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An Ounce of Preparation

A prevalent problem in paint shops across the country is topcoat peeling. Though there are several possible causes for this problem, the most common cause is also the most
obvious: poor preparation.

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Mark R. Clark is owner of Professional PBE Systems in Waterloo, Iowa. He’s a popular industry speaker and consultant and is celebrating his 32nd year as a contributing editor to BodyShop Business.

In most cases, paint peels around the
windshield molding, the door handles or other areas that are difficult
to clean or sand properly.

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In a business that pays you more for going
faster, it’s tempting to skip steps and "save" time.
As with many paint problems, there’s always time to do it over
but never time to do it right the first time. Though some preparation
is time consuming, it’s essential to obtaining a lasting, quality
finish.

To avoid another case of topcoat peeling,
check out the following steps. A little extra time spent in preparation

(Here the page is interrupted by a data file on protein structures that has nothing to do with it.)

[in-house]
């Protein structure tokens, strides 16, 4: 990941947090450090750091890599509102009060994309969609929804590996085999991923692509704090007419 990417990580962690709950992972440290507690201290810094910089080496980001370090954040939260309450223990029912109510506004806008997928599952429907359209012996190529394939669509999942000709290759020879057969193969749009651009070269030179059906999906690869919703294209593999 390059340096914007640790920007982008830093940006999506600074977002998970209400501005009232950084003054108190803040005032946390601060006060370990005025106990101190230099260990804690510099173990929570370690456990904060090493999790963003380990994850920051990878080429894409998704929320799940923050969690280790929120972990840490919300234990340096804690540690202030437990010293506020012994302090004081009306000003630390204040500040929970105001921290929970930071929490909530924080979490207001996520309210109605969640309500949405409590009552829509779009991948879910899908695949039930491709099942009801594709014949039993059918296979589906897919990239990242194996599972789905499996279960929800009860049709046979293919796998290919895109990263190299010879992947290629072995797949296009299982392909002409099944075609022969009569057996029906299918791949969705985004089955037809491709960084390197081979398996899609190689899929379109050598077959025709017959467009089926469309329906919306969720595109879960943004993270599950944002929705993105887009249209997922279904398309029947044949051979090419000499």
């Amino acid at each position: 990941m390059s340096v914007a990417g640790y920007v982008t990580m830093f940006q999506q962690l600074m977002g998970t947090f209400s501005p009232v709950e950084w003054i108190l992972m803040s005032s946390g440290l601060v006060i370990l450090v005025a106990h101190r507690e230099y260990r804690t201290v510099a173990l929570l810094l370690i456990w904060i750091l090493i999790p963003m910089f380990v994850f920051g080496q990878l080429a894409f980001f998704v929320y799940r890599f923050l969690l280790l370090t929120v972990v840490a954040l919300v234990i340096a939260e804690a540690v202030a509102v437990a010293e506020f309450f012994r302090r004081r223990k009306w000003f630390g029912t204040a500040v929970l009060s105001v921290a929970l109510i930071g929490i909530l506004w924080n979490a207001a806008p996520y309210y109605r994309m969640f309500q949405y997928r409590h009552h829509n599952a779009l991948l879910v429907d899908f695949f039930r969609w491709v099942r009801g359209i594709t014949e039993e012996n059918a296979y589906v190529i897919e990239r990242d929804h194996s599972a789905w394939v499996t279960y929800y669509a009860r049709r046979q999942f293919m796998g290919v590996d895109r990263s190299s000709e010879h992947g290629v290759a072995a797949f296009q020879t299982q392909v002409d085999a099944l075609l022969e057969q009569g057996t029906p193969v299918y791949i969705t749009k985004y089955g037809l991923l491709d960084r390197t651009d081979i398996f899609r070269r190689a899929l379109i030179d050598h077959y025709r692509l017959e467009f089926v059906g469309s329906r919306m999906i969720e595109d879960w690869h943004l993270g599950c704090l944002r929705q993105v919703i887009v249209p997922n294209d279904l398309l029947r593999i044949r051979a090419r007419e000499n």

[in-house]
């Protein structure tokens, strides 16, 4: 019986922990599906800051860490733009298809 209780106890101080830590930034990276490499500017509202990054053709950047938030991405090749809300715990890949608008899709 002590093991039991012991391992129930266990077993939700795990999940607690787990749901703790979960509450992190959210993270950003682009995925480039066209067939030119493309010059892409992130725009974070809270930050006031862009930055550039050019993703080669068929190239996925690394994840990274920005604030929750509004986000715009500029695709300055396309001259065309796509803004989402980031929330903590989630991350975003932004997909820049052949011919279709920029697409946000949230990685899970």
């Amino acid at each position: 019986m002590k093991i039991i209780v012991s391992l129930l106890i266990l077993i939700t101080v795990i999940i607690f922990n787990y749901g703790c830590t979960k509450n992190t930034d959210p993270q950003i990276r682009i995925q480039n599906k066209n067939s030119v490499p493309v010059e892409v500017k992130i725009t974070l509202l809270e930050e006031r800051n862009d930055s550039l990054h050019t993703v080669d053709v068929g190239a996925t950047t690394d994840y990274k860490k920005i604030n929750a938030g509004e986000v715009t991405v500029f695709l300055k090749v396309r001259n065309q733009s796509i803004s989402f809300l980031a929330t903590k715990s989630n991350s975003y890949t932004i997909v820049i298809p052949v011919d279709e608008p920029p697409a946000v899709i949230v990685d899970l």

will save time in redos.

Step 1

The first step in preventing paint from peeling
is to have a clean surface. Often, areas that peel are the ones
that are hard to clean. By taking a little extra time to make
sure the surface is thoroughly clean before sanding, you
can prevent many adhesion problems.

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There are two kinds of adhesion: chemical
and mechanical. To obtain a strong chemical adhesion, you need
a clean surface and a compatible topcoat applied in the correct
time frame. Miss any of these three criteria, and you won’t have
good adhesion.

Mechanical adhesion is nothing more than sanding
or abrading the surface to give the topcoat more area to adhere
to. Sanding almost doubles the mating surface because you now
have the additional surface area down one side of the scratch
and up the other side. Paint peels when it can’t hold onto the
substrate, so the more surface contact, the better the adhesion.

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To ensure good chemical adhesion, make sure
the new finish gets good contact with the old one. If the old
surface is still covered with wax or paint sealant, the new finish
may stick to the wax. But, as soon as the wax lets go, the new
topcoat will come off with it. Wax and grease removers are solvents